Kanban: Empowering Productivity
Kanban is Japanese for ‘visual signal’ or ‘visual card’. It is definitely one of the favourite ways to manage processes and widely used workflow management methodology.
Originating in manufacturing, it has now become a key part of software development teams with the development of agile.
What Is Kanban?
Developed by Taiichi Ōno father of the kanban cards system. Industrial engineer at Toyota who incorporated it into Toyota’s Lean Manufacturing in order to improve manufacturing efficiency. Toyota workers used a Kanban card to signal each steps within the manufacturing process.
It was discovered his ultimate aim with the Kanban system, was to tap into people’s potential and help employees reach their full potential.
The system is very easy to adapt to various areas of your business and projects.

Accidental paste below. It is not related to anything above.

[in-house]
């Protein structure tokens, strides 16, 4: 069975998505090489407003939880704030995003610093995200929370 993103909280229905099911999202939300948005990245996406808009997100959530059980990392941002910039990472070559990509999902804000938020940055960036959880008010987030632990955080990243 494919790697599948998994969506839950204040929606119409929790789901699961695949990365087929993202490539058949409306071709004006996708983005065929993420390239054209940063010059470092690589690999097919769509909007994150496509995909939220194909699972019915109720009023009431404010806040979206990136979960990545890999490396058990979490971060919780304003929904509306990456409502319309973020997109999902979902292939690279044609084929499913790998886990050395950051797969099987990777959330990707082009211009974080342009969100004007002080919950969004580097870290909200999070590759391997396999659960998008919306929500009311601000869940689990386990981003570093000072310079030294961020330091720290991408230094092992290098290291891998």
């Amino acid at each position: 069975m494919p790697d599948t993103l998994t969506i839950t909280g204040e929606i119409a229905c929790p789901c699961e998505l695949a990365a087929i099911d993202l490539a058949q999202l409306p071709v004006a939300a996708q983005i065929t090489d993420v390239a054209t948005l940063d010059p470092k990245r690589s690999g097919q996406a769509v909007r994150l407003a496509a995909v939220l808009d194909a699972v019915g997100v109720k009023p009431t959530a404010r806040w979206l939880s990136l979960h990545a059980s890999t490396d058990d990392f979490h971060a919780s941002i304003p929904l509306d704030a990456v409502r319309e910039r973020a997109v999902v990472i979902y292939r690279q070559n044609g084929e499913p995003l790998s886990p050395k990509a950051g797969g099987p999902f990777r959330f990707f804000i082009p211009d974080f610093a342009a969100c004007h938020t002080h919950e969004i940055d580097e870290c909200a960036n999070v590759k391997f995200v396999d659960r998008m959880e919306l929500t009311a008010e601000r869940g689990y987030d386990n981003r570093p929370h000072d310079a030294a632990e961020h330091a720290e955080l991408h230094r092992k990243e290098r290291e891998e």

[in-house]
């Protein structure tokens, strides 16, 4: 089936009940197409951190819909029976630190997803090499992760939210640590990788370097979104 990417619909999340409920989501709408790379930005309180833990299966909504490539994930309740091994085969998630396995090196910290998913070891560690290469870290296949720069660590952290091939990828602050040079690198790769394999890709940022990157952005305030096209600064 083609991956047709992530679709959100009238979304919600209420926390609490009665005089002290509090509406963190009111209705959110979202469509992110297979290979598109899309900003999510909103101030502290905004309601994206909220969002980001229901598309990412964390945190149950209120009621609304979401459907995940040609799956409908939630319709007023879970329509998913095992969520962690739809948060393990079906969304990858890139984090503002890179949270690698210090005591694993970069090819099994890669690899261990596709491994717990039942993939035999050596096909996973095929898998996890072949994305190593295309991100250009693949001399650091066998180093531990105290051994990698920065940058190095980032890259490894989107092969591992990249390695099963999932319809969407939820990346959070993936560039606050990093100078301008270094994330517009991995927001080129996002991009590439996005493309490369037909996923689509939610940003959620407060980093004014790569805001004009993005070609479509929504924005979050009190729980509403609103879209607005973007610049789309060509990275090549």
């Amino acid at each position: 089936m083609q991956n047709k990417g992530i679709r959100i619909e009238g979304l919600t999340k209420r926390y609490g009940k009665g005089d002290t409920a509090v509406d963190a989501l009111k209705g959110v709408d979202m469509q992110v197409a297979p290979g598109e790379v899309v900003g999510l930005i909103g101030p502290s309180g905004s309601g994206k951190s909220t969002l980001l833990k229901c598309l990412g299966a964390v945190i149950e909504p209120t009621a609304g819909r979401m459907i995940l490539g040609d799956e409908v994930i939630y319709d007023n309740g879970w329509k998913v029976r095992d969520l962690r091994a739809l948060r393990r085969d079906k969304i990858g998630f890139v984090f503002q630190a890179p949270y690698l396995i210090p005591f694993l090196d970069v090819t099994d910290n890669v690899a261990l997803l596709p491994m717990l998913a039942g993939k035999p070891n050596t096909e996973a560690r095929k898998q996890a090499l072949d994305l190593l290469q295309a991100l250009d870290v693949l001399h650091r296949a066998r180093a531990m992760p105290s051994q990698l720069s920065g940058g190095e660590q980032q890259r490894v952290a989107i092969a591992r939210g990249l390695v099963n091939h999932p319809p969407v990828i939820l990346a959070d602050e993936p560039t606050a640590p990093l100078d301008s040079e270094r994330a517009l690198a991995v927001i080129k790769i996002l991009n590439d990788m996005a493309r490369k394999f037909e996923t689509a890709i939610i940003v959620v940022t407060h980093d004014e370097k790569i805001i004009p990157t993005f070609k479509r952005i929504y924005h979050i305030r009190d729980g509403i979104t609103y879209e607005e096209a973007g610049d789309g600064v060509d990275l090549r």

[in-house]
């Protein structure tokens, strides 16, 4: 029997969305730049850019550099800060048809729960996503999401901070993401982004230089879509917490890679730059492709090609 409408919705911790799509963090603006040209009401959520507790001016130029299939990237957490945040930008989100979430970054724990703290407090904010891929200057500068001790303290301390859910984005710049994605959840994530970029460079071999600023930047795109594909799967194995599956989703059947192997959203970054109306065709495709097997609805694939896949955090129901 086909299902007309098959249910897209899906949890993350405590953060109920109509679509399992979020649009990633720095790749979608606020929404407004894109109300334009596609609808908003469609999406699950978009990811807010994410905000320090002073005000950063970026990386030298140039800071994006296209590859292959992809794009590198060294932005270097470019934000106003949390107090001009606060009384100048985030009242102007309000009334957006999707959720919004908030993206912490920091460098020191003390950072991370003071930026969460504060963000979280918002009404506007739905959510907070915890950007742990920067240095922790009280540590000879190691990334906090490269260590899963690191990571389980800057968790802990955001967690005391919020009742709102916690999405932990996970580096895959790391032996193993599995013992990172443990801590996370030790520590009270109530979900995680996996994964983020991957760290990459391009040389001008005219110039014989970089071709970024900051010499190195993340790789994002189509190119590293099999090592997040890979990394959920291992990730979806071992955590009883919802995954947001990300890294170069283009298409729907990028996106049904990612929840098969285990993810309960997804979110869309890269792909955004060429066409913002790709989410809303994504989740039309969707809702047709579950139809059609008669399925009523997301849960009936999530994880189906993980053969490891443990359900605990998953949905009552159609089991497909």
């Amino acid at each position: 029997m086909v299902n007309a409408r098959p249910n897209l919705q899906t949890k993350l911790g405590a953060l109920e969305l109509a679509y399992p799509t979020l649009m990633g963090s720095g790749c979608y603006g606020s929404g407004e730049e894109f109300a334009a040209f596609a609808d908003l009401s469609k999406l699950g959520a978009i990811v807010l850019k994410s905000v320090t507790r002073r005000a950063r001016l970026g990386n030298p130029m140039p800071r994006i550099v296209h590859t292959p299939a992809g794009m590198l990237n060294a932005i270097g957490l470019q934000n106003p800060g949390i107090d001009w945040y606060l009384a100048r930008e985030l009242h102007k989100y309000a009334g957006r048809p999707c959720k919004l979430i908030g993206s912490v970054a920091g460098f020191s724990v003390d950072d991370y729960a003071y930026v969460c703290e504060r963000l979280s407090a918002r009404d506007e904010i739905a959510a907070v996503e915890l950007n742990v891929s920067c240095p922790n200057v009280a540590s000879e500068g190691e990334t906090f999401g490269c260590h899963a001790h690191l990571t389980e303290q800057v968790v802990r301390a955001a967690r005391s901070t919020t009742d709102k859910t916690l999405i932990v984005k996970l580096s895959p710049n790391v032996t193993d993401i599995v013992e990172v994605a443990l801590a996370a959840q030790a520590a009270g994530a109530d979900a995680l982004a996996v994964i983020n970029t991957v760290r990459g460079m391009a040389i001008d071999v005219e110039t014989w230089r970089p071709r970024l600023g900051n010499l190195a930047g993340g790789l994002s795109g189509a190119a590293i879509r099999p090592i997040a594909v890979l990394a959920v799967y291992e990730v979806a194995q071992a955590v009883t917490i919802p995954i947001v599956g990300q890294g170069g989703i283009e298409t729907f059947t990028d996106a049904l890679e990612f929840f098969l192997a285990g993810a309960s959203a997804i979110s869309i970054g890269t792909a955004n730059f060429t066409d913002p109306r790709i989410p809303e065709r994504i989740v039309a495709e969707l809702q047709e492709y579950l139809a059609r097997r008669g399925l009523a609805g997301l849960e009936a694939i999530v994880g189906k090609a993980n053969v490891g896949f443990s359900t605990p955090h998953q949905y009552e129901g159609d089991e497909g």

To Do, Doing, Done
A very simple version of Kanban uses a billboard with three columns TO DO – DOING – DONE where you list down the processes.
It consists in limiting the inventory for all current business processes or tasks in DOING and is based on a very simple idea: you only activate the supply chain when there is a demand for it. You will not get fresh vegetables from the supermarket that you don’t plan to use in the next few days, and the supermarket will not display fresh vegetables that they don’t plan to sell in the next few days.
By limiting the tasks in DOING and carefully supplying them from TO DO you will improve the efficiency in DONE.
You can define the chain and identify the stages of your business process to test this tool and check if any cluttered areas are not obeying to the supply-demand rule of Kanban and therefore preventing efficiency.
Value Stream Mapping and process mapping is integral in any enterprise because it paints an elaborate picture of what the
Businesses should work to make processes as efficient as possible. Part of that means eliminating mistakes or the potential for